“The looming food shortages remind me of Soylent Green; the drones remind me of Robocop. Both movies are dystopian, and I don’t want to live in either of them.“
by Michael Prescott
Mon, 13 Apr 2020
In a comments thread, I recommended a Twitter feed by a contrarian journalist named Alex Berenson, who’s covering the coronavirus outbreak and its ramifications. Berenson can be a little snarky, but I guess snark goes with the territory on Twitter. He seems to have libertarian leanings and may overstate his case at times, but overall I find his point of view refreshing and the facts that he digs up and highlights quite revealing. (Rather than link to posts supporting each point made below, I’ll just refer you to his Twitter feed, where you’ll find all of them.)
Berenson’s focus lately is on a) the threat to civil liberties and b) the damage to our economy, but his predicate is that the virus has not come close to matching the modelers’ projections. He points out, among other things, that outside New York City, many hospitals are furloughing staff because admissions are way down; that the models have consistently been revised downward even though “full social distancing” was assumed from the start (contrary to some media apologetics); that children are at virtually no risk, and most people under 50 are at minimal risk: that in many states the number of people hospitalized is stable at around two or three hundred, yet increasingly draconian and even Kafkaesque measures are being taken; and that the epidemic seems to have plateaued throughout most of the world, including the US. He also links to preliminary studies suggesting that the virus is already widespread throughout the population, which would imply that many of us already have immunity.
Some people say that government lockdowns are no big deal because people would be taking precautions anyway. If this is true, why do we even need the lockdowns? Clearly, people would take precautions; equally clearly, they would not allow their lives to come to a complete halt. They would steer a middle course – something that governments at all levels are apparently incapable of doing.
Just this morning, I read a report that the supply of pork and other meat products is running low, and there may be shortages soon, because lockdown orders have closed meatpacking plants. Food shortages in the US in 2021 isn’t something I expected to see. I wonder how complacent people will be about “the new normal” when they realize the food is running out.
Even the New York Times is starting to worry about the rise of authoritarianism in respond to the virus. A little late, since they helped fuel the panic …
Meanwhile the federal response is being orchestrated by the estimable Dr. Fauci, a man who believes we should never shake hands again, and who ponders the idea of people carrying immunity certificates to produce for the authorities. (“Show us your papers, citizen!”) In other words, he is a fanatic on the subject of germs. This perhaps is to be expected in an epidemiologist, but it’s the kind of tunnel vision that doesn’t make for good public policy. Nevertheless, because Fauci is an “expert” who’s climbed the greasy pole of the federal bureaucracy to its summit, he can put the entire country under indefinite house arrest. Isn’t democracy wonderful?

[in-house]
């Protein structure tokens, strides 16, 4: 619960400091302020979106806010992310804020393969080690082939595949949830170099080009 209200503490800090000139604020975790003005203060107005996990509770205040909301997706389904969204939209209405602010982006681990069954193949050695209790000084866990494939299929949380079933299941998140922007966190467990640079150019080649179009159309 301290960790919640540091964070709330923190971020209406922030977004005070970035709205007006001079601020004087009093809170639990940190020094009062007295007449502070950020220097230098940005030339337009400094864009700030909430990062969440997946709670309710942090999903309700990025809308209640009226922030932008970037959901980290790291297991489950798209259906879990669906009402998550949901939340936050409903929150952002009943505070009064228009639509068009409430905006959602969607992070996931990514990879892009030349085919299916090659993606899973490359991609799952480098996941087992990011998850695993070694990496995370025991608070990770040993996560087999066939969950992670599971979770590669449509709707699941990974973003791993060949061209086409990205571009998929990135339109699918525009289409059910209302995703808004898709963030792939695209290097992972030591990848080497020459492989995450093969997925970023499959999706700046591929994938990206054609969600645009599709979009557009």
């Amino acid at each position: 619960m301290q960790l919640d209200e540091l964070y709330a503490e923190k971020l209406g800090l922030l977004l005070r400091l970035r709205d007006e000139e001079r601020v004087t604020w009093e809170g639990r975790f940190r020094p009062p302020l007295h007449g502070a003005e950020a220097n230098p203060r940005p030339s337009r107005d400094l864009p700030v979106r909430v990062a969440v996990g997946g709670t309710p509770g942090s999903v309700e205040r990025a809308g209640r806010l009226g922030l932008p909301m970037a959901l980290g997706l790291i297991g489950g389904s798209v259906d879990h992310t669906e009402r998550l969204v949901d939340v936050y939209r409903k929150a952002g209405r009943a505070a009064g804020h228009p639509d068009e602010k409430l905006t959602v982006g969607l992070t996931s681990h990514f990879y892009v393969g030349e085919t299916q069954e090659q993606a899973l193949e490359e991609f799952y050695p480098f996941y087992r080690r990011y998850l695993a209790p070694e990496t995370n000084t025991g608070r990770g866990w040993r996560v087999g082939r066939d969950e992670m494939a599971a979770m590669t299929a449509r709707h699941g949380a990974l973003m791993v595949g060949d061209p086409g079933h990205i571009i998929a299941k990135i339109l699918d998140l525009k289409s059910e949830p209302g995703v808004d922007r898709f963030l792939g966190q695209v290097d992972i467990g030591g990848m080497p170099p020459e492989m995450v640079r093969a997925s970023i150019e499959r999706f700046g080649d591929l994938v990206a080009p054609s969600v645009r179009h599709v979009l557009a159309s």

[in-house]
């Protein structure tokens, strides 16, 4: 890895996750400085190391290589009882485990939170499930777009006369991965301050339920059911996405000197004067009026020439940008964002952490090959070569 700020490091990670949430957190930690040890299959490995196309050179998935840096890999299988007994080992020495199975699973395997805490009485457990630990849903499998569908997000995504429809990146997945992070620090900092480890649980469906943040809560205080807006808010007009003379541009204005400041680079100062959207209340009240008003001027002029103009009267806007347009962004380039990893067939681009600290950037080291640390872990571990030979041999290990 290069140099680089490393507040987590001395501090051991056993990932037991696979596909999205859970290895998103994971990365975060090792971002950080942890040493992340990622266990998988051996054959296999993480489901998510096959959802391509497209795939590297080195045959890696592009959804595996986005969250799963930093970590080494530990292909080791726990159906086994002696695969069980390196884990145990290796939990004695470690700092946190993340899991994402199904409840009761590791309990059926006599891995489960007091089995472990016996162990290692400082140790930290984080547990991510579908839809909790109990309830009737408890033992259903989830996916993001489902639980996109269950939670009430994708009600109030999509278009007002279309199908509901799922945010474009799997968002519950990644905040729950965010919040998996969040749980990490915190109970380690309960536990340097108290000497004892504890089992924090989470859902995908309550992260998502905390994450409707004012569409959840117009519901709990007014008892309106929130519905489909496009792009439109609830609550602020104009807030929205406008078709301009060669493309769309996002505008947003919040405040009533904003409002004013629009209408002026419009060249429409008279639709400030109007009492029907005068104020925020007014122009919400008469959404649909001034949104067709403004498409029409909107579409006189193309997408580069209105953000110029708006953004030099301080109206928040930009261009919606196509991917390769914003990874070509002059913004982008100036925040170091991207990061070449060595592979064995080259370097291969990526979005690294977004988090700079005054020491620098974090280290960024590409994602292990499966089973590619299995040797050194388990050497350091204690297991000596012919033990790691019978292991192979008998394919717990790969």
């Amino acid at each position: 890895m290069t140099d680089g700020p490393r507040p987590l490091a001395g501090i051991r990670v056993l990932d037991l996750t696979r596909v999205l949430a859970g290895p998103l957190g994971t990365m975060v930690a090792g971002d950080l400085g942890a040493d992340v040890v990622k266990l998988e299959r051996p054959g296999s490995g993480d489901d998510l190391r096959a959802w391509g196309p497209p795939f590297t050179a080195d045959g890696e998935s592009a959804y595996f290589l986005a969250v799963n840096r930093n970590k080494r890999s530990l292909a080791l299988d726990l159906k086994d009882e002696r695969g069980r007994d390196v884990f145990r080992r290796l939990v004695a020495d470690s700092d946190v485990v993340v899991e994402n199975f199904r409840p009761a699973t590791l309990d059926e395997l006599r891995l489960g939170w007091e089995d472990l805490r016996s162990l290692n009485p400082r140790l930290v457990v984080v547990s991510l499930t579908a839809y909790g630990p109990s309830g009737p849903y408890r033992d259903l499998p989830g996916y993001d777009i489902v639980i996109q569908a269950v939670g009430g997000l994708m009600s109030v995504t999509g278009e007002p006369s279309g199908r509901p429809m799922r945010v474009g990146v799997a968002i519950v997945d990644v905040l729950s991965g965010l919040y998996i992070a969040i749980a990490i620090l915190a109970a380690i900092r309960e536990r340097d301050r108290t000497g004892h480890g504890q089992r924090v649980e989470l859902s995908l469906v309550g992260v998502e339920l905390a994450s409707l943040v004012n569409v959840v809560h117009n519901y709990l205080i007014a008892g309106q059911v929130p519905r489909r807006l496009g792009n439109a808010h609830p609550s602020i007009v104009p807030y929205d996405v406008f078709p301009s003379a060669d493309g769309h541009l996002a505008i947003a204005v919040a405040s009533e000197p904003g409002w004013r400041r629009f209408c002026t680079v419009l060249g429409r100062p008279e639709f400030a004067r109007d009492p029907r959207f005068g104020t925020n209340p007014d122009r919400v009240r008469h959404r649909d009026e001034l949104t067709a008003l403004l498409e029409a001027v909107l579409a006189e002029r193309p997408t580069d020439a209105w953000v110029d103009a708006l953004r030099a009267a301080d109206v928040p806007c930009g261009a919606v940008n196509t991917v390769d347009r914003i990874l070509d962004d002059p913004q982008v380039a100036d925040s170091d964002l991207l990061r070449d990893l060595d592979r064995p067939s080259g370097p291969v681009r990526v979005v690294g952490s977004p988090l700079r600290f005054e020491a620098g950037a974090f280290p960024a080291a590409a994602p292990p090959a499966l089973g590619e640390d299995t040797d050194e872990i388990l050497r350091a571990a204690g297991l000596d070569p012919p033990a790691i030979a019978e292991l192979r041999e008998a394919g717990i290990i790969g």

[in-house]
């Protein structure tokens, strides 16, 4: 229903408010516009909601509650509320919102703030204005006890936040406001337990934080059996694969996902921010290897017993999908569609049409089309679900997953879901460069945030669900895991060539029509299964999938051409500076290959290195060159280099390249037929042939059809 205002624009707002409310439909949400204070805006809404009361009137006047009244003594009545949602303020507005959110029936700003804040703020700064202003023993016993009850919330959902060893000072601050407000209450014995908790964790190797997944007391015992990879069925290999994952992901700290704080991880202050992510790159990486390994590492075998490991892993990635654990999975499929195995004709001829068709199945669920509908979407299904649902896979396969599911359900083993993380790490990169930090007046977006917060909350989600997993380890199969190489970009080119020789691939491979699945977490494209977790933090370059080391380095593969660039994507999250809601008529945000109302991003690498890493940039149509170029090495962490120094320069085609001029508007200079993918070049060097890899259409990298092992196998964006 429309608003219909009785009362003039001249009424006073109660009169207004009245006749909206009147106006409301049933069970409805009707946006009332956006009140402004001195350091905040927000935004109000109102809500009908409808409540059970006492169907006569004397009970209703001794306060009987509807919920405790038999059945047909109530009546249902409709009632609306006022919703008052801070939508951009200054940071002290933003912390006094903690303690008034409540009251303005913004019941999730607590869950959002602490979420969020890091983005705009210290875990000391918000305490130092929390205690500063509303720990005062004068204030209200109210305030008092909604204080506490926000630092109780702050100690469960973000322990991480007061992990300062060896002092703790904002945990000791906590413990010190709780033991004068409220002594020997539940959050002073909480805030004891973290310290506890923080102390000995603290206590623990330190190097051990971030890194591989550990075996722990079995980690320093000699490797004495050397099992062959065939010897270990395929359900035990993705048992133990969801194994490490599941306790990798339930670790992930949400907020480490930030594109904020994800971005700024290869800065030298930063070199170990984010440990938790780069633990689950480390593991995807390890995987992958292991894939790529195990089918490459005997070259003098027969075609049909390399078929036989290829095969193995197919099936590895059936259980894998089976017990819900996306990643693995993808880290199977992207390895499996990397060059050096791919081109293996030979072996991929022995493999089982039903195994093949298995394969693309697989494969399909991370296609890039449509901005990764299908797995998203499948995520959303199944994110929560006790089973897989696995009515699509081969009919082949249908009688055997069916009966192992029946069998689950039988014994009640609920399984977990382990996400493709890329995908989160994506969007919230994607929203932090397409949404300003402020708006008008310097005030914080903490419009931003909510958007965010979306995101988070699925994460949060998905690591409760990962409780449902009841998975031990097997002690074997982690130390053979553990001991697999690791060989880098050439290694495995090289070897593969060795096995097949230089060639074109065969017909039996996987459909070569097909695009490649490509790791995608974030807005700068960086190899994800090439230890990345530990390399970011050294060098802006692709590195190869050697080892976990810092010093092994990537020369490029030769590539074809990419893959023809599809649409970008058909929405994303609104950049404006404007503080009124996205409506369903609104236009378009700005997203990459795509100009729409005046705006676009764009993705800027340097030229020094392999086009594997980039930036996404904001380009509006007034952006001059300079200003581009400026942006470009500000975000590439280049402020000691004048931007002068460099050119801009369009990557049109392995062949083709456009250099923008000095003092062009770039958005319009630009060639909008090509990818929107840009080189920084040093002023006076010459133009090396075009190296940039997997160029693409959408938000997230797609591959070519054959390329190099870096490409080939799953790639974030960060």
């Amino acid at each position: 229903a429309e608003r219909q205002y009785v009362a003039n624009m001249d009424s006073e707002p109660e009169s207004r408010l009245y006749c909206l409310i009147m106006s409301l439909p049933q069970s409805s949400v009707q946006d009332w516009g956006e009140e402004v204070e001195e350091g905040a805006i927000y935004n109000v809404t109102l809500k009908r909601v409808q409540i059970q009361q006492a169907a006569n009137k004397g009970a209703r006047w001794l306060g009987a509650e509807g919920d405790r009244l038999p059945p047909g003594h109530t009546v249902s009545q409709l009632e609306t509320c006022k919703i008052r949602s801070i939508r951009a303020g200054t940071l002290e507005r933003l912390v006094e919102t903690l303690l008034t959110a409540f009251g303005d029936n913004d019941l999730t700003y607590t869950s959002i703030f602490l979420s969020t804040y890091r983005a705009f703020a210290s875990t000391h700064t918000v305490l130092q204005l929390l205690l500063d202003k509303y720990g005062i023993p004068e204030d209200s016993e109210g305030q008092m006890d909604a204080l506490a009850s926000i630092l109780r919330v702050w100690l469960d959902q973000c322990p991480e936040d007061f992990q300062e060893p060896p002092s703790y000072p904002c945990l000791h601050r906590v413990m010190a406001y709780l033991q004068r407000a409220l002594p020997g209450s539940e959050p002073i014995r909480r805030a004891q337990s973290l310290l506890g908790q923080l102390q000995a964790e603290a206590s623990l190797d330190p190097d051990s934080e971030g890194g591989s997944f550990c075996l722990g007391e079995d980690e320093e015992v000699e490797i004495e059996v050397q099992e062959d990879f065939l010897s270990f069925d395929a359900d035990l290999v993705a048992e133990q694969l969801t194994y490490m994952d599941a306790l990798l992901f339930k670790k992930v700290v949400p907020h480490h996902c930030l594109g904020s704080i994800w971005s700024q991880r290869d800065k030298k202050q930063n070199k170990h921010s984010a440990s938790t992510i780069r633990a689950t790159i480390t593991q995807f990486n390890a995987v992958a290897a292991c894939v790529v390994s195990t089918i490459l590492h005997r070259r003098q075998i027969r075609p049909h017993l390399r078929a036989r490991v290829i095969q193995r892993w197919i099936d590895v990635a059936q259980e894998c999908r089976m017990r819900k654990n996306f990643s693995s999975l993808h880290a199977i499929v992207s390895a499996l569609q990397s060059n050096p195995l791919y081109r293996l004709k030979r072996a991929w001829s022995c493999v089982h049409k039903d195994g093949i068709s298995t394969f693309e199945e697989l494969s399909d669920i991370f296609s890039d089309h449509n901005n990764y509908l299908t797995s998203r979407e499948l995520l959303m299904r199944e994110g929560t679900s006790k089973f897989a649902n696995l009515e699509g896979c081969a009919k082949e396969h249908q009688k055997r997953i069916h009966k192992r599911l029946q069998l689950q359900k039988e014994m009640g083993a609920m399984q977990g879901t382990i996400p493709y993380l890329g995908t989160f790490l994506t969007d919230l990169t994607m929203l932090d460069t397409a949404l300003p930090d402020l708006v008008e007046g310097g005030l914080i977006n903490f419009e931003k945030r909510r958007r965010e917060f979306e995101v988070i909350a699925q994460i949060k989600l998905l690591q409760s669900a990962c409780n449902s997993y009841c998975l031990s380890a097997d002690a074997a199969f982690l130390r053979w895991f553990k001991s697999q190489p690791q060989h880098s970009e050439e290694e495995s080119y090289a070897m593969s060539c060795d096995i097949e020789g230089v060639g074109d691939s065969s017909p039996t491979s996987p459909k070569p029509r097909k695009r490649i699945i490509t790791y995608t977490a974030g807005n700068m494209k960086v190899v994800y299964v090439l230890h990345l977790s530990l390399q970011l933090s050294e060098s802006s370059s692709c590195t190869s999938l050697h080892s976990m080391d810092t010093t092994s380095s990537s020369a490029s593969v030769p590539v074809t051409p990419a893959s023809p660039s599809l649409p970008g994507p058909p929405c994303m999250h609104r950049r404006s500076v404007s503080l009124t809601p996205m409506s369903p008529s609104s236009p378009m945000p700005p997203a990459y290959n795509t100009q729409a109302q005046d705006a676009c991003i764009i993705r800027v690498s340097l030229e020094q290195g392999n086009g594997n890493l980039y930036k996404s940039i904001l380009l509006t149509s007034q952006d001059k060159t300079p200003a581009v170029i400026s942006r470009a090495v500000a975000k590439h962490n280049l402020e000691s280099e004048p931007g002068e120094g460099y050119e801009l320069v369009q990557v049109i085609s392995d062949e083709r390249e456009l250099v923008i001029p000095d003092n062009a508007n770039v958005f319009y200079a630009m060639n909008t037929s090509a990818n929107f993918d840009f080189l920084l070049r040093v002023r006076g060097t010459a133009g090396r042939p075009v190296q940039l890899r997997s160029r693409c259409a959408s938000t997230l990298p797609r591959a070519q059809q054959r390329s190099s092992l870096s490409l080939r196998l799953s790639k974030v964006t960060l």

Did you know there are drones in Elizabeth, New Jersey, that overfly public areas and, when they spot people outside, reel off a recorded order to disperse? The looming food shortages remind me of Soylent Green; the drones remind me of Robocop. Both movies are dystopian, and I don’t want to live in either of them. I’m 59, which puts me at higher than average risk, but what scares me is not the coronavirus but the sheeplike compliance of the American public. A country that can be frightened this easily by a disease that mainly affects the elderly and will probably have a death toll comparable to, or lower than, a severe strain of seasonal flu can no longer call itself “the home of the brave.” A country that allows itself to be quarantined in perpetuity on the basis of computer models that have already proven wrong is hardly “the home of the free.”
Incidentally, for three years we’ve heard from the left and the media that Trump is itching to institute martial law, suspend the Constitution, and rule as a dictator, if only he can find a pretext. Well, he’ll never have a better chance than he has now. Why hasn’t he taken it? Could it be that he never wanted to be a dictator? Is it possible that the left and the media have been hyperventilating over nothing? Is there a chance they’re doing exactly the same thing about the virus now?
I continue to think we’re in the grip of a social mania precipitated by a hysterical press and panicky (or sometimes maliciously destructive) politicians. It’s like other manias I’ve witnessed, although more far-reaching in its effects. Remember the hysteria over millions of children being kidnapped by strangers? (Nearly all of the so-called kidnappings were routine custody disputes.) Remember the widespread terror about satanic rituals and sexual abuse at preschools? (The impressionable tots were only repeating tall tales that police and prosecutors suggested to them.) Remember Y2K? Or bird flu, which the esteemed Neil Ferguson of Imperial College predicted would kill 200 million worldwide? (The actual number was less than a thousand. So he was a little off. Nevertheless, the media continue to describe him as “the gold standard” of computer modeling.)
We live in strange, and deeply stupid, times. But perhaps this has always been true.